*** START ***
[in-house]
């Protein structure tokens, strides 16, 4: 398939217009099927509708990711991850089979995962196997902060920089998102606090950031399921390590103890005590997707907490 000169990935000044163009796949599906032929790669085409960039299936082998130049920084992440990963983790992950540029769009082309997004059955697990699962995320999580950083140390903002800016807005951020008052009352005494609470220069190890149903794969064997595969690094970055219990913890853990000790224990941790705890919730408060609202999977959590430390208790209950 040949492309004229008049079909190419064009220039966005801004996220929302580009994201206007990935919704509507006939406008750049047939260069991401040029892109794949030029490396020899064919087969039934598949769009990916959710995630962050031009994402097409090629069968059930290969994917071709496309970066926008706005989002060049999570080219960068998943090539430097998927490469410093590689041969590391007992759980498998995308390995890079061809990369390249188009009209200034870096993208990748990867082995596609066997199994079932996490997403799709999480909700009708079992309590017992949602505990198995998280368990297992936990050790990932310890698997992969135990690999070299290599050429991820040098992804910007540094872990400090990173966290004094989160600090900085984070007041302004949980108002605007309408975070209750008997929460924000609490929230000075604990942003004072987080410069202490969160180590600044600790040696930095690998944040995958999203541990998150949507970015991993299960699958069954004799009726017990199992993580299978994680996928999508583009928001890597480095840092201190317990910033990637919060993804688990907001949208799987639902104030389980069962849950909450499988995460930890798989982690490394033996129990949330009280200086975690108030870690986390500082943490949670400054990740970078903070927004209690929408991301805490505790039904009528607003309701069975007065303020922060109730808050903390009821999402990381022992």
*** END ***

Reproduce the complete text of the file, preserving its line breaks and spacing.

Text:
[in-house]
């Protein structure tokens, strides 16, 4: 398939217009099927509708990711991850089979995962196997902060920089998102606090950031399921390590103890005590997707907490 000169990935000044163009796949599906032929790669085409960039299936082998130049920084992440990963983790992950540029769009082309997004059955697990699962995320999580950083140390903002800016807005951020008052009352005494609470220069190890149903794969064997595969690094970055219990913890853990000790224990941790705890919730408060609202999977959590430390208790209950 040949492309004229008049079909190419064009220039966005801004996220929302580009994201206007990935919704509507006939406008750049047939260069991401040029892109794949030029490396020899064919087969039934598949769009990916959710995630962050031009994402097409090629069968059930290969994917071709496309970066926008706005989002060049999570080219960068998943090539430097998927490469410093590689041969590391007992759980498998995308390995890079061809990369390249188009009209200034870096993208990748990867082995596609066997199994079932996490997403799709999480909700009708079992309590017992949602505990198995998280368990297992936990050790990932310890698997992969135990690999070299290599050429991820040098992804910007540094872990400090990173966290004094989160600090900085984070007041302004949980108002605007309408975070209750008997929460924000609490929230000075604990942003004072987080410069202490969160180590600044600790040696930095690998944040995958999203541990998150949507970015991993299960699958069954004799009726017990199992993580299978994680996928999508583009928001890597480095840092201190317990910033990637919060993804688990907001949208799987639902104030389980069962849950909450499988995460930890798989982690490394033996129990949330009280200086975690108030870690986390500082943490949670400054990740970078903070927004209690929408991301805490505790039904009528607003309701069975007065303020922060109730808050903390009821999402990381022992």